The first cook stoves were in the form of a box stove, a plain box with cookiing holes and a fire box. There were later improvements, but some emigrants found it difficult to use with buffalo chips as fuel.
One pioneer woman noted that she had expectd to see the trail covered with a variety of goods, “but we saw but little that was of any good excepting stoves and there were plenty of them.”
Many pioneer families were lured by advertising into buying them, then dumped them along the way and returned to the open fire. They preferred open fires, discovering that they could excavate a narrow trench in the ground, a foot deep and three feet long, in which they built a fire. The cooking vessels were set over this.
But starting a fire? Not so easy. Because of shipping and manufacturing problems, a plentiful supply of matches was not available. Borrowing fire from a neighbor was common practice. If there were no matches and no fire to borrow, then one method involved rubbing a cotton rag in powder and shoot out of a musket, or put it in the pan of a flintlock gun and explode the powder in the pan. Still another method was to use a burning glass, a small round piece of glass. The heat from the sun would shine through the glass, eventually starting a fire.
The first friction matches, according to “Wagon Wheel Kitchen” by Jacqueline Williams, were jokingly called Lucifers and had to be drawn through folded sandpaper before they would ignite. Unfortunately they were not trouble-free and so were slow to be taken up by the emigrants. They had a tendency to explode when jostled, gave off a disagreeable odor (the composition was phosphorous, chalk, glue, and sulpher) and would not strike when damp.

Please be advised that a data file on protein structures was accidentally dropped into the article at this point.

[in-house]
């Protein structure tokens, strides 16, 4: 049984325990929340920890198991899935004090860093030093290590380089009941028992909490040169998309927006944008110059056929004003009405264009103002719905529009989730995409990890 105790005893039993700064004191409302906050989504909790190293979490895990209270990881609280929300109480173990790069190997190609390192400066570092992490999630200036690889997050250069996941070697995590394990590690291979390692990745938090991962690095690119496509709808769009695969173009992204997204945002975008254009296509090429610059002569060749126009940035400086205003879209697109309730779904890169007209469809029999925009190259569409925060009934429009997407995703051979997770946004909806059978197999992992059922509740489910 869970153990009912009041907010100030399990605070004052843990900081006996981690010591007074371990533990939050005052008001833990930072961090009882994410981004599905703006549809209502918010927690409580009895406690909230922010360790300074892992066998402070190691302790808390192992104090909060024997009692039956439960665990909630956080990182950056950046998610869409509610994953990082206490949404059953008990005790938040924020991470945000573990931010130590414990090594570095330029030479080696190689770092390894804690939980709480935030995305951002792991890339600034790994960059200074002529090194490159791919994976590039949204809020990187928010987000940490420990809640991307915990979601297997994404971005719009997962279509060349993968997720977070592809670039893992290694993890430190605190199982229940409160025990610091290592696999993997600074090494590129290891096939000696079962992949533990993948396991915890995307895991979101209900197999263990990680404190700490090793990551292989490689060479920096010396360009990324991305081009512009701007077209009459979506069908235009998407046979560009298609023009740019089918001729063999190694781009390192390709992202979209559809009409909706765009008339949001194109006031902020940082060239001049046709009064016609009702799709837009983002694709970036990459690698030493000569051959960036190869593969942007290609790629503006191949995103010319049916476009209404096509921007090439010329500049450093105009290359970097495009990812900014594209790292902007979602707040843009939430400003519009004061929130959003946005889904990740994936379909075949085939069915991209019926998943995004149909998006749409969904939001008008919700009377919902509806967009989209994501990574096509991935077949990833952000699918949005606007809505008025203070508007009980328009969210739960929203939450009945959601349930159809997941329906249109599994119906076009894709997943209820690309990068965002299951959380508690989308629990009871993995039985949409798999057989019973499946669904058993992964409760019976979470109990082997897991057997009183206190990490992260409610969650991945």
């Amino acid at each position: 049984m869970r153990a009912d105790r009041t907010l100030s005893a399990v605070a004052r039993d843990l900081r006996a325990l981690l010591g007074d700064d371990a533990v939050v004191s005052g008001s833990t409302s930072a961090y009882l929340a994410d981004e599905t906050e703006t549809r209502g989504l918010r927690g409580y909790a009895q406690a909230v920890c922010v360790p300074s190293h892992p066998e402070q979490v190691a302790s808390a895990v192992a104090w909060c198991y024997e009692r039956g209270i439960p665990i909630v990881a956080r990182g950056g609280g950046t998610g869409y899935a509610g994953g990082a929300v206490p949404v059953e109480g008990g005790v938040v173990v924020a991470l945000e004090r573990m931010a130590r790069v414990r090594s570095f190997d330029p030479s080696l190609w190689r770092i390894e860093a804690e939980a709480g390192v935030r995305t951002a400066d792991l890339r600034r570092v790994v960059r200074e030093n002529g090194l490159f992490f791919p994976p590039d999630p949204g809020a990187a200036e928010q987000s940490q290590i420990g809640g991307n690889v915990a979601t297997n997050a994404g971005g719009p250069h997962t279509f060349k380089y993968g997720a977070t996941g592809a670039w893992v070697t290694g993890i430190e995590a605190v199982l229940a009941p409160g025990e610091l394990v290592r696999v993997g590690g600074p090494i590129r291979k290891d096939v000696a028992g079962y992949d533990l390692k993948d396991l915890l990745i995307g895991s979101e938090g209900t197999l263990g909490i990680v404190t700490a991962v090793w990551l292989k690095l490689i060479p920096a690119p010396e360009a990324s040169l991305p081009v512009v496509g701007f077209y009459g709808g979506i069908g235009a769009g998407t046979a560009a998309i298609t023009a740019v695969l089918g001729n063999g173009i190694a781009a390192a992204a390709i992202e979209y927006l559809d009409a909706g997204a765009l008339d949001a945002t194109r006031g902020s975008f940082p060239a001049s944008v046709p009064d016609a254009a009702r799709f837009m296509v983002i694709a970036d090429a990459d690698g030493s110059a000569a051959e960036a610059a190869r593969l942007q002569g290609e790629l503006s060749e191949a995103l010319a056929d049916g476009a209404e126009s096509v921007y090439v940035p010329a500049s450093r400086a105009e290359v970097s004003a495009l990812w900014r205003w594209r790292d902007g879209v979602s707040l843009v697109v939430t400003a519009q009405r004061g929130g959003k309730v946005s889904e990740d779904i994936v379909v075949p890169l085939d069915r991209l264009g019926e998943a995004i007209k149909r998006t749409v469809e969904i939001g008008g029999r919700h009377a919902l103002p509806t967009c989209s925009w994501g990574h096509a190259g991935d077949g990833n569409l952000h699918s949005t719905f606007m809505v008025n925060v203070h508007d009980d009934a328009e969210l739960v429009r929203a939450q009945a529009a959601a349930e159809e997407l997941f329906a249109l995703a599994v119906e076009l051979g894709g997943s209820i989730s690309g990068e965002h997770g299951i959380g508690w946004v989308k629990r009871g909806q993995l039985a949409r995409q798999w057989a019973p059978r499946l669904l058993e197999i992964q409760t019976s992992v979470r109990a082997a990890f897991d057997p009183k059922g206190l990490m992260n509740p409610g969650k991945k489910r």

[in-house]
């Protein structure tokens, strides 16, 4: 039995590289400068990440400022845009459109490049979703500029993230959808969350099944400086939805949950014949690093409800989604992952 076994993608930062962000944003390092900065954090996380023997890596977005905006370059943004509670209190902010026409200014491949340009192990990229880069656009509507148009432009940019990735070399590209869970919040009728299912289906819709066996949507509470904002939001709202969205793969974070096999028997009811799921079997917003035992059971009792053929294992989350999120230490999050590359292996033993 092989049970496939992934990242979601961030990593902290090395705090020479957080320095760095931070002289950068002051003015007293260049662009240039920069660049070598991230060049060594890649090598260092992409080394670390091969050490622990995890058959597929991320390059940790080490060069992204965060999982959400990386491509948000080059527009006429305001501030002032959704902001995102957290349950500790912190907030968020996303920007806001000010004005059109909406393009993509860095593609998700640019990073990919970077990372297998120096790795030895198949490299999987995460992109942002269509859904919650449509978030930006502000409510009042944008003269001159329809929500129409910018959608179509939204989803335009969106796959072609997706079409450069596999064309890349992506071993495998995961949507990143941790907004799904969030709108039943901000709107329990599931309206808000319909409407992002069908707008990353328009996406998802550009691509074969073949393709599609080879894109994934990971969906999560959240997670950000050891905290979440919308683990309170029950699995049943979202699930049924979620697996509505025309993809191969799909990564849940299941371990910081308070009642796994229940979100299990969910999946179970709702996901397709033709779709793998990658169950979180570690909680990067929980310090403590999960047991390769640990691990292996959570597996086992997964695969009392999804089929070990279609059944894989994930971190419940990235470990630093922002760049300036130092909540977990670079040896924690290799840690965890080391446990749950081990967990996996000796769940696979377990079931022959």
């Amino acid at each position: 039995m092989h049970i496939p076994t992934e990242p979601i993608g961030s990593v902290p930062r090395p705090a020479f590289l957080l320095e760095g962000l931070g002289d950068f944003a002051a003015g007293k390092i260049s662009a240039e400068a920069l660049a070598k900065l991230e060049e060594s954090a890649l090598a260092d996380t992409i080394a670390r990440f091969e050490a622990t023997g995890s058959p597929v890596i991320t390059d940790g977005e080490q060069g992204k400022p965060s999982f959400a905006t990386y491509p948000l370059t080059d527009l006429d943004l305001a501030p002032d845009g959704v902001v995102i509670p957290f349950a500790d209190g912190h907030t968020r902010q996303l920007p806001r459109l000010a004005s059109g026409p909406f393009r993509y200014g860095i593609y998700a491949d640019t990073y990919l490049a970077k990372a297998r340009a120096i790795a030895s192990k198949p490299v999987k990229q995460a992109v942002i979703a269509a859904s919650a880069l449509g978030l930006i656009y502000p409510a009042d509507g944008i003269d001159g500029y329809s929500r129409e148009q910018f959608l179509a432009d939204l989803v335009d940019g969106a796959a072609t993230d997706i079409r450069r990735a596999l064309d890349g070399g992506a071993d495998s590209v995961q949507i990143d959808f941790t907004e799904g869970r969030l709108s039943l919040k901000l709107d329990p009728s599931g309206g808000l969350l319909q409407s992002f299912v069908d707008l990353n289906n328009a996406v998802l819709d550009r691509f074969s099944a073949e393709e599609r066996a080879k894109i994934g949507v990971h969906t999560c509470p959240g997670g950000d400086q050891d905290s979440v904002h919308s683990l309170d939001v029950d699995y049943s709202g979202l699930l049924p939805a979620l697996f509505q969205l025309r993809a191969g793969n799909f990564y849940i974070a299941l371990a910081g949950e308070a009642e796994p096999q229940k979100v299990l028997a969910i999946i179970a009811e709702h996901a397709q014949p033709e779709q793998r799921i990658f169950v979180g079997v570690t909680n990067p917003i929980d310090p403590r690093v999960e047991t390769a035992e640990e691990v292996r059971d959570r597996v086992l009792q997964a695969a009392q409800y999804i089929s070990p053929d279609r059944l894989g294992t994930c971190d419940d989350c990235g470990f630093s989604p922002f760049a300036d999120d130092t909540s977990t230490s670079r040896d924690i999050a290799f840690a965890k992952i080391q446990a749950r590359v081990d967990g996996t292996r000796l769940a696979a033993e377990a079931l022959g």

The earliest matches were hand-cut and hand-dipped and match manufacturing did not become big business until after the Civil War. Safety matches, (matches that ignite only on the box they come in and are made without phosphorous), did not begin appearing until the 1860’s.
Once the fire was started, the serious work began. Cooking was time consuming and lasted far into the night. Women often baked bread, sometimes without eggs or milk, til midnight or later and rose before dawn to start breakfast. They baked over buffalo dung with the wind blowing smoke in their faces.
Ingenuity ruled. In their own quiet way, women ruled. There would have been no westward trek without them.
Some a few interesting details about cooking.
Pioneer discovered that a day of wagon motion would turn milk to butter. They would pour some milk in large jars and the jostling of the wagons bouncing along a road pockmarked with ruts and grooves transformed the while liquid into butter the size of a hickory nut.
Canned goods, including deviled ham, first came on the market in 1825. By 1853 a Missouri grocery advertised canned oysters, lobsters and sardines. But the cans were heavy and there was usually only room on a wagon for a few tins. Canned peaches was a coveted delicacy.
Okay, off to get my pre-prepared, pop-in-the-microwave breakfast. I think I’ll enjoy it now after writing this blog.